“The values that we are talking about a lot are not values that are specific to the 7th district,” Shipps said. “So if folks outside of our district are feeling compelled to contribute and support that effort, then we certainly welcome that.”

Republicans have scrambled to match ActBlue’s success, but so far they haven’t been able to bottle that lightning. But they’re trying: In January, after losing the House of Representatives in the midterm elections, the GOP launched its latest effort, called Patriot Pass.

That platform pairs the Republicans’ data clearinghouse with a payment processing system in order to boost its own small-dollar donations while engaging in the same kind of values-focused fundraising that ActBlue has mastered.

But Ford O’Connell, a Republican strategist who has worked on the party’s efforts to build better grassroots fundraising apparatus, said ActBlue’s success isn’t just about its platform. It’s about the buy-in from the base.

“What makes ActBlue powerful goes beyond technology,” O’Connell said. “It has buy-in from the candidates, causes and grassroots donors. It is that trust between the participants that makes it truly a success.”

O’Connell said Republicans have gotten in their own way when if comes to efforts to duplicate ActBlue’s rise. Previous attempts to duplicate ActBlue’s model have been hampered by “big egos, infighting and counter-intuitive business considerations by GOP consultants and Republican campaigns,” Ford said.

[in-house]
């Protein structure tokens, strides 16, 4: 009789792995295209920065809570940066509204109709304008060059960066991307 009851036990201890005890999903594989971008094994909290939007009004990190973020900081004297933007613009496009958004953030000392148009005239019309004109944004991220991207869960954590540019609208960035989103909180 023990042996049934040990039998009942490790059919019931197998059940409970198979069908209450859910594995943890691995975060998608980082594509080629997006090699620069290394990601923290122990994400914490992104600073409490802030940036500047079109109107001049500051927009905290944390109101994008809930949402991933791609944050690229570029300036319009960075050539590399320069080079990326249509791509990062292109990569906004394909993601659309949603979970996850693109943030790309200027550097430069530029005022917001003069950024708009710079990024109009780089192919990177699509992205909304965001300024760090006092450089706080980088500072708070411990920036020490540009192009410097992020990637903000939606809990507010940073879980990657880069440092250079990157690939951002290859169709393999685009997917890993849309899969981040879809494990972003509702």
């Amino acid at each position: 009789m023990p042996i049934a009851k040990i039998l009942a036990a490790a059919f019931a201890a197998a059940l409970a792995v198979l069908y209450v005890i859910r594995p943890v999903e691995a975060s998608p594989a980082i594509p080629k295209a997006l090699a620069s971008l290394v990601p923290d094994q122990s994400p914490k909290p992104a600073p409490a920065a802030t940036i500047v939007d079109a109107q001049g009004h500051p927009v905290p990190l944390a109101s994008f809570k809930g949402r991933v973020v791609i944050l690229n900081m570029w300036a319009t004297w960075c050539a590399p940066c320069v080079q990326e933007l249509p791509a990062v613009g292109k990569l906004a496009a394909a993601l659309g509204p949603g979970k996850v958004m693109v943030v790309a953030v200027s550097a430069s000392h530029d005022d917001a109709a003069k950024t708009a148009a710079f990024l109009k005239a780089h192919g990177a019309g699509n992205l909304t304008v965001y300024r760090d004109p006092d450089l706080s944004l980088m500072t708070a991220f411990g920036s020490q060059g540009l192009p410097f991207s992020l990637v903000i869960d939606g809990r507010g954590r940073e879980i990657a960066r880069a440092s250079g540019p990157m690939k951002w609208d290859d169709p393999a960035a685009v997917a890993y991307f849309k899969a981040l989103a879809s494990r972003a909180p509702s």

“What makes ActBlue powerful goes beyond technology. It has buy-in from the candidates, causes and grassroots donors."

Republican strategist Ford O’Connell

“Patriot Pass is not the first Republican stab at trying to level the playing field with ActBlue,” O’Connell said. “There’s really a fiefdom mentality among the Republican players. Now, if Patriot Pass can overcome these internal roadblocks, then it will succeed. If not, it will be back to the drawing board."

ActBlue’s fundraising hauls have caused other Republicans to smear the organization. During a debate in October, then-Virginia Rep. Dave Brat attacked ActBlue as a dark-moneyed threat.

“Millions and millions of dollars are coming in from Nancy Pelosi and every leftist group including ActBlue,” said Brat in a debate with Democrat Abigail Spanberger. “Please go research those groups, they are trying to buy this election.”

Spanberger beat Brat in November,

ActBlue’s Hill said Brat’s claim is wrong; ActBlue is a nonprofit that is bound by federal fundraising disclosure rules. But she said that and other Republican attacks prove the organization is doing something right.

“When we heard some of those arguments, it was both clear that folks were threatened because new voices were helping to bring about change in our government, and also confused about how we work,” Hill said. “Because we’re a committee, we’re not a company, we have to report — especially on the federal level — every transaction that comes through us.”

The rapid growth of ActBlue’s operations and reach is evident in the Somerville office, which is dotted with moving boxes as it expands into new office space across the street.

Within the last two years its staff went from 45 people to 100, and includes a second office in Portland, Oregon, and several employees based in other parts of the country.

It also has more users. In the 2015-2016 cycle about 7,000 candidates and organizations were on the platform, Hill said. In the last election cycle that grew to 15,000. She expects that number to top 30,000 by next November’s election.

“We work with everybody from presidential campaigns all the way down to school board races,” Hill said. “And I think you need that kind of breadth, we need to all be working together, need voices in all the races in order to fix and take back our democracy.”

This segment aired on April 17, 2019.

Kimberly Atkins Senior News Correspondent
Kimberly Atkins is a senior news correspondent for WBUR, covering national political news from Washington, D.C. with a New England focus.